I know this is basic question, but I have trouble understanding principal component analysis (PCA).

PCA can be used for dimensionality reduction. Let's assume we have 100 features that we think are redundant. After applying PCA, we find that 2 principal components explain 90% of the variance.

  1. How can we divide the 100 original features into two groups (corresponding to the 2 main PCs?).
  2. Can the eigenvectors associated to the main PCs be used as 'representatives' of these two groups?
  • $\begingroup$ There are many threads here on PCA that can help you. Did you look at any of them? There has to be something new and different about your question to justify starting a new thread. In particular, there seems here a presumption or hope that PCA divides variables into groups. On that see e.g. stats.stackexchange.com/questions/33053/… $\endgroup$
    – Nick Cox
    May 27, 2014 at 10:18
  • 1
    $\begingroup$ @bigTree, No, PCA is generally not an adequate means to cluster features into groups. But factor analysis (as well as cluster analysis, of course) is a means for that (see pt8 in the "list" here). If V1,V2 "represent" PC1 and V3,V4 represent PC2, it doesn't follow that these 4 variables don't intercorrelate outside of these 2 PCs. But with factors, it is the other way round. $\endgroup$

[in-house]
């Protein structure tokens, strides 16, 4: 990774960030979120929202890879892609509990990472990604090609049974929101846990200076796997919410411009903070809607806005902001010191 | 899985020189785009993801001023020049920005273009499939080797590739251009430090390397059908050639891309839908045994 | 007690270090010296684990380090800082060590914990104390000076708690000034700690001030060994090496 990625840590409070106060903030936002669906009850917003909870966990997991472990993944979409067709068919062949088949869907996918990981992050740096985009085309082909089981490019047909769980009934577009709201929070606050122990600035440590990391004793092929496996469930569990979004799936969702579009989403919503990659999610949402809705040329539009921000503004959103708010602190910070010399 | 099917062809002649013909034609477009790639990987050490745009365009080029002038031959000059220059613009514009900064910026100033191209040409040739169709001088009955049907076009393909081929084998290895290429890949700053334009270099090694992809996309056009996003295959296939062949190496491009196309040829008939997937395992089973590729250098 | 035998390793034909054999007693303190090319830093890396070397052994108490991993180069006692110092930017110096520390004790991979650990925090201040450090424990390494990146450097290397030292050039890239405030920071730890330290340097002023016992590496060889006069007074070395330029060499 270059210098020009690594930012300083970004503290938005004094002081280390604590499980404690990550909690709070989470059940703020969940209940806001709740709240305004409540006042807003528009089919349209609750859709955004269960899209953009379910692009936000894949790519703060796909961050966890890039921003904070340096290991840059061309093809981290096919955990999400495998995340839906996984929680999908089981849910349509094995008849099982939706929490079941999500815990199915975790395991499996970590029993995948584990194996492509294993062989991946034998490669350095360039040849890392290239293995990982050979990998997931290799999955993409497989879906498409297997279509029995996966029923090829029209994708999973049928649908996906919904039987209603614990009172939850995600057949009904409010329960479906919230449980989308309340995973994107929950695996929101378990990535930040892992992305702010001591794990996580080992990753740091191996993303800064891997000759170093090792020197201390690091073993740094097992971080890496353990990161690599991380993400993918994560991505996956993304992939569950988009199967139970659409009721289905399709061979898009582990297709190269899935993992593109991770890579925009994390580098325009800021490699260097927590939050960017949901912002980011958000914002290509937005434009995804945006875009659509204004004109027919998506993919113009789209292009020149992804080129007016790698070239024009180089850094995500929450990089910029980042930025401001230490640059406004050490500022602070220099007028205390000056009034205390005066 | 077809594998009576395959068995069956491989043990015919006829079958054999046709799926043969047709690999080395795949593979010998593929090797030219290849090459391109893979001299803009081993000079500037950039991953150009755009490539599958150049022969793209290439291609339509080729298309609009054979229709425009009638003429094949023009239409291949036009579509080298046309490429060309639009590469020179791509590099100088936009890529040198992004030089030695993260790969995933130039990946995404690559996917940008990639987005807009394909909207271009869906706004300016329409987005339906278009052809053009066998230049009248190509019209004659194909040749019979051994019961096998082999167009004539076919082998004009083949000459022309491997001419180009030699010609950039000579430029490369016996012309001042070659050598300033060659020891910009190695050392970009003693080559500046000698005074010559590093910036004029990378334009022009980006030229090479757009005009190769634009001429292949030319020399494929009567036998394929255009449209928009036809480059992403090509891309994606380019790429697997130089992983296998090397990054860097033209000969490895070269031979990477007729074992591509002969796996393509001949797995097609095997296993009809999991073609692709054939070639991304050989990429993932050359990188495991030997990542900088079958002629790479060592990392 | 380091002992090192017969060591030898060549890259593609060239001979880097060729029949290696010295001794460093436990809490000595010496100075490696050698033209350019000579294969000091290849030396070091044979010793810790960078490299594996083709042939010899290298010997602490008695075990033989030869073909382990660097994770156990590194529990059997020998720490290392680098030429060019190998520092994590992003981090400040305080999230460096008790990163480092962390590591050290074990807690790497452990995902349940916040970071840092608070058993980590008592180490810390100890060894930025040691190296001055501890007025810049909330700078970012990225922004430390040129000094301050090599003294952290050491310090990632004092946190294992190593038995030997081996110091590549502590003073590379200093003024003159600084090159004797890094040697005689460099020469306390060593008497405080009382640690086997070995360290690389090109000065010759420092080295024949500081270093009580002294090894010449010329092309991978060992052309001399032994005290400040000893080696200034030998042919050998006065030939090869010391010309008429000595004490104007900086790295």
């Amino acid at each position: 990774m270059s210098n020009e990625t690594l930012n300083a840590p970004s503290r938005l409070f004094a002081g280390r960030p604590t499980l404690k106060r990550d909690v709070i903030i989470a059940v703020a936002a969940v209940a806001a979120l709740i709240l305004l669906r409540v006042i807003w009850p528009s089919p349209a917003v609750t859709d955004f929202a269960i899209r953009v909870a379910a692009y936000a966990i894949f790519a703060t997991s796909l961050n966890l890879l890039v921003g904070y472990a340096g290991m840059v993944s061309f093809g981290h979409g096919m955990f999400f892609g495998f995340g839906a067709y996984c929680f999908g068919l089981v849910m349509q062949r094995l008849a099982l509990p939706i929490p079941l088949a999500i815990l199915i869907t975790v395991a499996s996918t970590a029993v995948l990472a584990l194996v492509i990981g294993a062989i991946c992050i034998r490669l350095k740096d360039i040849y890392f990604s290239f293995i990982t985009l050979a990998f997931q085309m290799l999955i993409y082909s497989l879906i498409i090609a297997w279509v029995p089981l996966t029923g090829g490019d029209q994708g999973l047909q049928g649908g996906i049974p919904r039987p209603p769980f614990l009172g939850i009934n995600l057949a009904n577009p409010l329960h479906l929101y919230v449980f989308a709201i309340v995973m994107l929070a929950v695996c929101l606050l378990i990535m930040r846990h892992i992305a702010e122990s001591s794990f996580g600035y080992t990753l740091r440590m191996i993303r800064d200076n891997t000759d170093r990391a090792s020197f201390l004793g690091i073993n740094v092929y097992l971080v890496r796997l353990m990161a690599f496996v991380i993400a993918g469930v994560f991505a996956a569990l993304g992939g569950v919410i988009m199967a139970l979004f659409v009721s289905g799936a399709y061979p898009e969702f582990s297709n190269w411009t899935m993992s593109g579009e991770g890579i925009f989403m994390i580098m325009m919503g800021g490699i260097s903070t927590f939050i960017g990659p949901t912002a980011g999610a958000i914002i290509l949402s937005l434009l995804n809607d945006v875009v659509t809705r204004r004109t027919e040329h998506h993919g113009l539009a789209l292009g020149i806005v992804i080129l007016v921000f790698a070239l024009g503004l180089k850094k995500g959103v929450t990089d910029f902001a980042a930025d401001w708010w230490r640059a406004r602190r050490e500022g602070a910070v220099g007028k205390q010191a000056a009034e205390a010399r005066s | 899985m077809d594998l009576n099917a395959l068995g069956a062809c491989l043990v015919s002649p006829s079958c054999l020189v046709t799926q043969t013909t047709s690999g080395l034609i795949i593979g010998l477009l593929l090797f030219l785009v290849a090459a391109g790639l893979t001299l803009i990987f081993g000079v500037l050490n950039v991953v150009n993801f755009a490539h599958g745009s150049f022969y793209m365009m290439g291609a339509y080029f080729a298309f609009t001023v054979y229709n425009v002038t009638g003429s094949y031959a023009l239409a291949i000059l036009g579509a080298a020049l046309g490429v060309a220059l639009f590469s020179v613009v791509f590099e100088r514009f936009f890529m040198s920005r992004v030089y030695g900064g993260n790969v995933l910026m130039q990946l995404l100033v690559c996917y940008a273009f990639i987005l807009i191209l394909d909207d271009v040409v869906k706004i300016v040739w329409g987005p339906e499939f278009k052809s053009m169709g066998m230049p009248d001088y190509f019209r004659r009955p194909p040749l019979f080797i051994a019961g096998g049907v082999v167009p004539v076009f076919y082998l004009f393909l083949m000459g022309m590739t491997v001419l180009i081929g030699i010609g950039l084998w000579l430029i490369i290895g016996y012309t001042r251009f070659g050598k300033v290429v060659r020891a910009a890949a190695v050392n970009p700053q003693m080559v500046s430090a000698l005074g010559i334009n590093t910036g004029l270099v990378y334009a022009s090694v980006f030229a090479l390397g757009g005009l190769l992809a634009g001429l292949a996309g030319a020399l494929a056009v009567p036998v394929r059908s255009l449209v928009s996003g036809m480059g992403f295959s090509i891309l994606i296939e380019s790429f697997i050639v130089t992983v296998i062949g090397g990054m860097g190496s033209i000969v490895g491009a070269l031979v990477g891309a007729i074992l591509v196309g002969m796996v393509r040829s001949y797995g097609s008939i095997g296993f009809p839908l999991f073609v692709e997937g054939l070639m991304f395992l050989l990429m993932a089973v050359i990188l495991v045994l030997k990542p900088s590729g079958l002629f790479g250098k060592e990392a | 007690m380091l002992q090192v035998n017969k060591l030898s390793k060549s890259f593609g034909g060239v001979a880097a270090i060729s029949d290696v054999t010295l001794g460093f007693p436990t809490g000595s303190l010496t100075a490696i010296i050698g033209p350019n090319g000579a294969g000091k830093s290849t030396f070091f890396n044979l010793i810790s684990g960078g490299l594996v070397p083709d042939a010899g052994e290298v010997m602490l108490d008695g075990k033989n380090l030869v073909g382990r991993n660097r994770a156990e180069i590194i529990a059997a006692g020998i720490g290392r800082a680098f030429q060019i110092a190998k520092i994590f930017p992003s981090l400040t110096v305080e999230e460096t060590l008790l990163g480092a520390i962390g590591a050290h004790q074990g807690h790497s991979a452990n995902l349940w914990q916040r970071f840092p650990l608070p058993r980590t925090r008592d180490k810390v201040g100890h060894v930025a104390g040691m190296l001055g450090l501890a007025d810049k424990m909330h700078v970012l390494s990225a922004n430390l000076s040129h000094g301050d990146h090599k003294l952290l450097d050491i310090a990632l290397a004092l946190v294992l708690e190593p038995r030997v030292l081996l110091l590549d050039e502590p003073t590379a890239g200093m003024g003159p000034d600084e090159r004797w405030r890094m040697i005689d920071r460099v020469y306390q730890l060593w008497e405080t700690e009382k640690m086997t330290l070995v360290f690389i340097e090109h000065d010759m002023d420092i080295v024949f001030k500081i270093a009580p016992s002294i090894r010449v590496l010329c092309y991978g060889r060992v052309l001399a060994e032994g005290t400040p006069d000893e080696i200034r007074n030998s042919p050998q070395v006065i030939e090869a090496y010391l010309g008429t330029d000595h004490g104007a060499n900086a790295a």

– ttnphns
    May 27, 2014 at 10:56

1 Answer 1


Consider the goal of PCA (definition from wikipedia)

Principal component analysis (PCA) is a statistical procedure that uses an orthogonal transformation to convert a set of observations of possibly correlated variables into a set of values of linearly uncorrelated variables called principal components.

So PCA takes your 100 variables and gives you 100 new variables that are not correlated. Suppose too that two new variables explain 90% of the variation. Then you say that you will work with only these two. In the words, you have chosen to work with two linear transformations of your original data (the first two PCA loadings (eigenvectors)) that map your 100 variables to 2 new ones that capture most of the variation.

Now, to get to your questions:

  1. It may be that the first and second loadings match to different variables. For instance, the first loading could have zero values for the last 50 original variables, and the second loading could have zeros for the first 50 original variables. Then you could say that PCA leads to an interpretation where the first and second components divide your original variables. However, this certainly need not be the case. Both loadings can, in principle, load on all of the variables so that a clean division is not obvious. Therefore, in answer to your first question, you can divide your variables when some have high loadings on one PC and the rest have high loadings on the other PC, but this need not be the case. You have to check. To check, an easy way might be to look at the bi-plot.
  2. If there is a clear pattern in your loadings, then yes, in a sense you can use the eigenvectors as 'representatives.' This concept is used in Principal Component Regression, where regression is performed on the important PCs rather than the original variables. This idea is also very closely related to the motivation behind Factor Analysis.

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